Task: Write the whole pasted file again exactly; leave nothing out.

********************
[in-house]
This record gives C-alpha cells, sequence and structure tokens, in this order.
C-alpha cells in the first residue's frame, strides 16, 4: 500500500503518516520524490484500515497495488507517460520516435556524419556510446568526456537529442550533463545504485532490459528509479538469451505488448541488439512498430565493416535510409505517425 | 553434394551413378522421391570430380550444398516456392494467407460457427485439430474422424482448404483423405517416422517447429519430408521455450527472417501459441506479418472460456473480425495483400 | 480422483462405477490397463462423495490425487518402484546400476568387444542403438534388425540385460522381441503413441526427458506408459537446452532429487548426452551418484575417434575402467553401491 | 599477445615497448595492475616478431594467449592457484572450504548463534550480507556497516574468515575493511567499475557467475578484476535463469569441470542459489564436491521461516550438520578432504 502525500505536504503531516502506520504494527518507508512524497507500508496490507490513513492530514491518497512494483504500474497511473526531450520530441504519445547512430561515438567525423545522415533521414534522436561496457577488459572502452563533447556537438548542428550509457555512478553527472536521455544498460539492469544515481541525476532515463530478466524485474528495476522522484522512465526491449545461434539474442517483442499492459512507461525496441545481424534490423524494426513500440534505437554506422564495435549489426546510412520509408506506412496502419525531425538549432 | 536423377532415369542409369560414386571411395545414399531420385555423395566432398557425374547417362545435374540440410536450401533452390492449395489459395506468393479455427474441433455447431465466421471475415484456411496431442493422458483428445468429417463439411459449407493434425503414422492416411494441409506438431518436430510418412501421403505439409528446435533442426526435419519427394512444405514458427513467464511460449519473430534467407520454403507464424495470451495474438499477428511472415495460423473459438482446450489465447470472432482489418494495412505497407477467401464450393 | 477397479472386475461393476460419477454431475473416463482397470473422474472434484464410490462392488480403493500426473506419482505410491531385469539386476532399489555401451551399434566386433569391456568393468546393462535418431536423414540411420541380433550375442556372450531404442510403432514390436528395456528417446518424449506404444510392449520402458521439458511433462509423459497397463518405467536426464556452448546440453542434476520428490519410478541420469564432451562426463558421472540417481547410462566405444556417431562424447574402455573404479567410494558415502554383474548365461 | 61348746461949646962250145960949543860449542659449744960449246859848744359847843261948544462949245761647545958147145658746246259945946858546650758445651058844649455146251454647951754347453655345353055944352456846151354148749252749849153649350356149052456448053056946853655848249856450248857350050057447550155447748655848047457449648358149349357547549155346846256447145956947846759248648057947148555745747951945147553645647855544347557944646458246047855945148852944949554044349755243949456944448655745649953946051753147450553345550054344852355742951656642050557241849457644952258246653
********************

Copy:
[in-house]
This record gives C-alpha cells, sequence and structure tokens, in this order.
C-alpha cells in the first residue's frame, strides 16, 4: 500500500503518516520524490484500515497495488507517460520516435556524419556510446568526456537529442550533463545504485532490459528509479538469451505488448541488439512498430565493416535510409505517425 | 553434394551413378522421391570430380550444398516456392494467407460457427485439430474422424482448404483423405517416422517447429519430408521455450527472417501459441506479418472460456473480425495483400 | 480422483462405477490397463462423495490425487518402484546400476568387444542403438534388425540385460522381441503413441526427458506408459537446452532429487548426452551418484575417434575402467553401491 | 599477445615497448595492475616478431594467449592457484572450504548463534550480507556497516574468515575493511567499475557467475578484476535463469569441470542459489564436491521461516550438520578432504 502525500505536504503531516502506520504494527518507508512524497507500508496490507490513513492530514491518497512494483504500474497511473526531450520530441504519445547512430561515438567525423545522415533521414534522436561496457577488459572502452563533447556537438548542428550509457555512478553527472536521455544498460539492469544515481541525476532515463530478466524485474528495476522522484522512465526491449545461434539474442517483442499492459512507461525496441545481424534490423524494426513500440534505437554506422564495435549489426546510412520509408506506412496502419525531425538549432 | 536423377532415369542409369560414386571411395545414399531420385555423395566432398557425374547417362545435374540440410536450401533452390492449395489459395506468393479455427474441433455447431465466421471475415484456411496431442493422458483428445468429417463439411459449407493434425503414422492416411494441409506438431518436430510418412501421403505439409528446435533442426526435419519427394512444405514458427513467464511460449519473430534467407520454403507464424495470451495474438499477428511472415495460423473459438482446450489465447470472432482489418494495412505497407477467401464450393 | 477397479472386475461393476460419477454431475473416463482397470473422474472434484464410490462392488480403493500426473506419482505410491531385469539386476532399489555401451551399434566386433569391456568393468546393462535418431536423414540411420541380433550375442556372450531404442510403432514390436528395456528417446518424449506404444510392449520402458521439458511433462509423459497397463518405467536426464556452448546440453542434476520428490519410478541420469564432451562426463558421472540417481547410462566405444556417431562424447574402455573404479567410494558415502554383474548365461 | 61348746461949646962250145960949543860449542659449744960449246859848744359847843261948544462949245761647545958147145658746246259945946858546650758445651058844649455146251454647951754347453655345353055944352456846151354148749252749849153649350356149052456448053056946853655848249856450248857350050057447550155447748655848047457449648358149349357547549155346846256447145956947846759248648057947148555745747951945147553645647855544347557944646458246047855945148852944949554044349755243949456944448655745649953946051753147450553345550054344852355742951656642050557241849457644952258246653